Former Ireland rugby international Neil Francis has suggested that gay people do not have an interest in sport and that the professional sporting environment is not something in which gay people are interested.

Speaking on Newstalk’s Off the Ball, Francis suggested that the percentage of gay people in professional sport was lower than in the general population.

Referring to US American Football player Michael Sam, who recently came out as gay, and is expected to be the first openly gay player following this year’s NFL draft, Francis questioned the motivation for Sam’s coming-out, saying: “This is a different coming-out than any other.

“I was in the States, and I was watching Missouri [Sam’s college team] play, before they got to the Cotton Bowl, and I noticed this guy because he was very flamboyant, and y’know, a bit of a showman, and a very good player. No question about that.

“And I think it was Jimi Hendrix that said, ah, y’know, talking about Janis Joplin’s death, y’know: ‘Great career move’. So, is this - what is the motivation for coming out?”

On the percentage of professional sports people who might be gay, Francis appeared to suggest that the nature of professional sport meant that gay people had less interest in it, and to contrast this with the hair-dressing industry.

“You do a survey of the hair-dressing industry and find out how many heterosexuals work in that,” Francis said.

"You do a survey of the hair-dressing industry and find out how many heterosexuals work in that"

“Professional sport, by its very nature, doesn’t promote, y’know, sort of, there are a wide range of people who are homosexual, and, that exact, the environment that they’re in isn’t something that they’re interested in.”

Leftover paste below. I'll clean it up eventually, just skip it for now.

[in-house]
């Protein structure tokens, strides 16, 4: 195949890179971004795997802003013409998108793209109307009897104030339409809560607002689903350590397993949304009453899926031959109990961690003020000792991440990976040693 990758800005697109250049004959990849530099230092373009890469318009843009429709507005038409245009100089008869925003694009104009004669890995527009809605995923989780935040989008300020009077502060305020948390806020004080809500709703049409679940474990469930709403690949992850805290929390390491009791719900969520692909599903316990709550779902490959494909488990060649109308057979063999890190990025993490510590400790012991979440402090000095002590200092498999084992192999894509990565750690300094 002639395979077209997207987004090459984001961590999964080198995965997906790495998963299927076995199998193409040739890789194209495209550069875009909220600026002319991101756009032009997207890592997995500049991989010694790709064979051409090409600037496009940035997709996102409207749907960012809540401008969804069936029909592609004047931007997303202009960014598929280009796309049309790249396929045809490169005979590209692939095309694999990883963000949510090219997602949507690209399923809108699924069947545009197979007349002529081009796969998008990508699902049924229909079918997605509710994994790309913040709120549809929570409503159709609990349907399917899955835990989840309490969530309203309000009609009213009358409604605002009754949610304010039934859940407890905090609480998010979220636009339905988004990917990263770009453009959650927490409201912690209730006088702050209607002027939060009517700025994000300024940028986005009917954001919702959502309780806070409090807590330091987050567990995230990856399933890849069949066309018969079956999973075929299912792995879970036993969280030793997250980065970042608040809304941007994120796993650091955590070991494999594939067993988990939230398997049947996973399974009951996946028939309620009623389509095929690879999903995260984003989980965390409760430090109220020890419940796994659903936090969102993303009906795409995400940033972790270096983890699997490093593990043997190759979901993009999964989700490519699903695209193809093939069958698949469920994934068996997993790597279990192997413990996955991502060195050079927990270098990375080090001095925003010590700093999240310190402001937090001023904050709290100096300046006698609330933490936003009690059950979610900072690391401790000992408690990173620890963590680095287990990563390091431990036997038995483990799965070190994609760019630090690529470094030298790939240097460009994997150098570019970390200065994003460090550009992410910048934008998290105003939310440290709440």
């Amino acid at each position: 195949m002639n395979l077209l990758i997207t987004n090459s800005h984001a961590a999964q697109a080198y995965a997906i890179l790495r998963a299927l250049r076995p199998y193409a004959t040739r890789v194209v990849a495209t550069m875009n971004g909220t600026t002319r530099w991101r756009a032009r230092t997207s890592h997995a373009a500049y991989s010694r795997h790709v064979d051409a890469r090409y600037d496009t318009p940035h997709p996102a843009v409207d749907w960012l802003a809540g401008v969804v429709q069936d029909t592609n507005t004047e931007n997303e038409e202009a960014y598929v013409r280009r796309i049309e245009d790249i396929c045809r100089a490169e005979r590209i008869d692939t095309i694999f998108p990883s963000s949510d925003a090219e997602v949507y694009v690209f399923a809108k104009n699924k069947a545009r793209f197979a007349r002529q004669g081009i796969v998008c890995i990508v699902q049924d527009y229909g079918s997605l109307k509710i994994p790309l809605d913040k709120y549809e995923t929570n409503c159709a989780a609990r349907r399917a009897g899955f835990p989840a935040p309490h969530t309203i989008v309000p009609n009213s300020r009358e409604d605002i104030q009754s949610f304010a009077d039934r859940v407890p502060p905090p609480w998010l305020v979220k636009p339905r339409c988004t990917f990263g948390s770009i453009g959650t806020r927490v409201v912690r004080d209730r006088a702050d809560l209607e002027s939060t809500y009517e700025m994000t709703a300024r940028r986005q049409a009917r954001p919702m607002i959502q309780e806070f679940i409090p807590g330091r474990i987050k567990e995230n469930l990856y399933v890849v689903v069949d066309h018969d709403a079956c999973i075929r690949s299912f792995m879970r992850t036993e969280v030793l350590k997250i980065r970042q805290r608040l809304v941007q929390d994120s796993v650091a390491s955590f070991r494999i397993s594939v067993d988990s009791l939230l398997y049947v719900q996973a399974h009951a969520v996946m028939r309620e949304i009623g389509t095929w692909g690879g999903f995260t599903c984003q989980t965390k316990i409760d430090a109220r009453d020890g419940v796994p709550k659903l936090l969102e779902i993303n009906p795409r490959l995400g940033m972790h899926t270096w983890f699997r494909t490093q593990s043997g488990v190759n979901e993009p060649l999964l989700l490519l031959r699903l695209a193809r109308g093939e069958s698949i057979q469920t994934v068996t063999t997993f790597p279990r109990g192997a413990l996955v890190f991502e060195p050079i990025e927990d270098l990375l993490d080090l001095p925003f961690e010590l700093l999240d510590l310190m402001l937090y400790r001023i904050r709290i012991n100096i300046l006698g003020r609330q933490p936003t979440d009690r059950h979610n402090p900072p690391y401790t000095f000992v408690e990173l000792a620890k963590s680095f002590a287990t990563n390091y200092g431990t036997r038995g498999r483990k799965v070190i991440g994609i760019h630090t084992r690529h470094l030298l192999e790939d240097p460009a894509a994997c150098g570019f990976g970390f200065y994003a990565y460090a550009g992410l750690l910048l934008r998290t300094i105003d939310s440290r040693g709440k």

Francis was asked whether he believed the percentage of gay people in sport was lower than a figure of 10 per cent [a widely reported estimate of the proportion of the general population who are gay].

“How many homosexual men play professional sport?” Francis replied. “I would suspect that nowhere near 10 per cent. I would say in the smaller margin of 1 per cent.

Challenged as to whether the view was stereotypical, that because sport was manly, the percentage would be lower than 10 per cent, Francis said: “What are their interests? I mean, If you’ve ever sat down with, y’know, homosexual people, and asked them what their interests are, very often they have no interest in any kind of sport. That’s my experience from sitting down with them; I’ve done it on a regular basis.”

Francis said that rugby dressing-rooms were homophobic environments. Challenged as to whether his comments would be labelled homophobic, Francis said: “No, it’s based on my, my practical – and it’s not a generalisation – that, y’know, in every sphere of life, and every year that you meet either a gay man or gay people in a social environment... and my, my, the way I look at, y’know, sort of, after talking to them, they have very little interest in sport. Very little.”

Of his own interests, Francis said; “I don’t have an interest in ballet.”

Asked how many people he was basing his opinions on, Francis agreed it could be 50-100 people, and said “but I don’t think I’m generalising. I really don’t. Again, I’m entitled to my opinion.”

Francis admitted: “A lot of people would sort of say, well, y’know, y’know sort of what you’ve said really is stereotyping, but y’know, I don’t care. I’m here. I’m gonna express an opinion.”

Francis said he hadn’t watched any of the Winter Olympics because he was “sick and tired of, y’know, sort of picking up, y’know angles on whether the Russians have an anti-gay policy or not. It’s about the Olympics or not, and the side issue has just put me off.”